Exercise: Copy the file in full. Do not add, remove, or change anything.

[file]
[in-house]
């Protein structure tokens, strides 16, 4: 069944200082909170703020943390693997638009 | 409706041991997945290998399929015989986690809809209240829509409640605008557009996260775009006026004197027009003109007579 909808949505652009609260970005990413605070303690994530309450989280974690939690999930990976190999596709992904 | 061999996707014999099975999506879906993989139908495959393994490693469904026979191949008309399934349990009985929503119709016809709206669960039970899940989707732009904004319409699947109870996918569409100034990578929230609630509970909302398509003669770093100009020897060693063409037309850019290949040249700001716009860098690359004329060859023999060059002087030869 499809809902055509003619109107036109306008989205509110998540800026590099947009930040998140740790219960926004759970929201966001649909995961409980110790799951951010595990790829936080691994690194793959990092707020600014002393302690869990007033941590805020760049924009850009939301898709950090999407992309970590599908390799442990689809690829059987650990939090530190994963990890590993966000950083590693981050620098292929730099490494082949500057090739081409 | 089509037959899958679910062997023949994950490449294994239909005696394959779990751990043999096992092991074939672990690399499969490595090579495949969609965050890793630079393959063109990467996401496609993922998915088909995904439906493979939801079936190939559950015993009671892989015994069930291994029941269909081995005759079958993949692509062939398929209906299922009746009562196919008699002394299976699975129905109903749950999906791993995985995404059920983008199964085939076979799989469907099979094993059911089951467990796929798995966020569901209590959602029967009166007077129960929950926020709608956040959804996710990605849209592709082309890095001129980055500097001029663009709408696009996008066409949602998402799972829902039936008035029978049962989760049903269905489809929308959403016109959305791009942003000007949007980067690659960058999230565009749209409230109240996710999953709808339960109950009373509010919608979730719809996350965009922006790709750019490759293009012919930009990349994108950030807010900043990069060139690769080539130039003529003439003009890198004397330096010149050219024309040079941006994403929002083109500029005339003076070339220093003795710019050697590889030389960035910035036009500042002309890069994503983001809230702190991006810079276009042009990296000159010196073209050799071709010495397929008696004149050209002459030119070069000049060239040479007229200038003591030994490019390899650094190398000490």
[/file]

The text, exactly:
[in-house]
């Protein structure tokens, strides 16, 4: 069944200082909170703020943390693997638009 | 409706041991997945290998399929015989986690809809209240829509409640605008557009996260775009006026004197027009003109007579 909808949505652009609260970005990413605070303690994530309450989280974690939690999930990976190999596709992904 | 061999996707014999099975999506879906993989139908495959393994490693469904026979191949008309399934349990009985929503119709016809709206669960039970899940989707732009904004319409699947109870996918569409100034990578929230609630509970909302398509003669770093100009020897060693063409037309850019290949040249700001716009860098690359004329060859023999060059002087030869 499809809902055509003619109107036109306008989205509110998540800026590099947009930040998140740790219960926004759970929201966001649909995961409980110790799951951010595990790829936080691994690194793959990092707020600014002393302690869990007033941590805020760049924009850009939301898709950090999407992309970590599908390799442990689809690829059987650990939090530190994963990890590993966000950083590693981050620098292929730099490494082949500057090739081409 | 089509037959899958679910062997023949994950490449294994239909005696394959779990751990043999096992092991074939672990690399499969490595090579495949969609965050890793630079393959063109990467996401496609993922998915088909995904439906493979939801079936190939559950015993009671892989015994069930291994029941269909081995005759079958993949692509062939398929209906299922009746009562196919008699002394299976699975129905109903749950999906791993995985995404059920983008199964085939076979799989469907099979094993059911089951467990796929798995966020569901209590959602029967009166007077129960929950926020709608956040959804996710990605849209592709082309890095001129980055500097001029663009709408696009996008066409949602998402799972829902039936008035029978049962989760049903269905489809929308959403016109959305791009942003000007949007980067690659960058999230565009749209409230109240996710999953709808339960109950009373509010919608979730719809996350965009922006790709750019490759293009012919930009990349994108950030807010900043990069060139690769080539130039003529003439003009890198004397330096010149050219024309040079941006994403929002083109500029005339003076070339220093003795710019050697590889030389960035910035036009500042002309890069994503983001809230702190991006810079276009042009990296000159010196073209050799071709010495397929008696004149050209002459030119070069000049060239040479007229200038003591030994490019390899650094190398000490």